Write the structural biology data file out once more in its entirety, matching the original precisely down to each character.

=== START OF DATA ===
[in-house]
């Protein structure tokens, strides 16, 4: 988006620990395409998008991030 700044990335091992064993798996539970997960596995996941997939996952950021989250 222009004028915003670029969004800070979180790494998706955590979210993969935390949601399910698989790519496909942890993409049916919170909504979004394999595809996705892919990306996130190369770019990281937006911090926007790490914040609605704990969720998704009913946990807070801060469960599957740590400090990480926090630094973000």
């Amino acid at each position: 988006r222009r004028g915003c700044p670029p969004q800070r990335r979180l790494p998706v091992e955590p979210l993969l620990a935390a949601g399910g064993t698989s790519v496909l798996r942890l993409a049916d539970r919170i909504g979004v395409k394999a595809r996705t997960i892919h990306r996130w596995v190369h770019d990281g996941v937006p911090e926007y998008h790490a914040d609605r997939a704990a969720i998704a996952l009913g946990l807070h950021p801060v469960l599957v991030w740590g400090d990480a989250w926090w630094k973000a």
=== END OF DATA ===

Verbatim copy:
[in-house]
């Protein structure tokens, strides 16, 4: 988006620990395409998008991030 700044990335091992064993798996539970997960596995996941997939996952950021989250 222009004028915003670029969004800070979180790494998706955590979210993969935390949601399910698989790519496909942890993409049916919170909504979004394999595809996705892919990306996130190369770019990281937006911090926007790490914040609605704990969720998704009913946990807070801060469960599957740590400090990480926090630094973000």
């Amino acid at each position: 988006r222009r004028g915003c700044p670029p969004q800070r990335r979180l790494p998706v091992e955590p979210l993969l620990a935390a949601g399910g064993t698989s790519v496909l798996r942890l993409a049916d539970r919170i909504g979004v395409k394999a595809r996705t997960i892919h990306r996130w596995v190369h770019d990281g996941v937006p911090e926007y998008h790490a914040d609605r997939a704990a969720i998704a996952l009913g946990l807070h950021p801060v469960l599957v991030w740590g400090d990480a989250w926090w630094k973000a």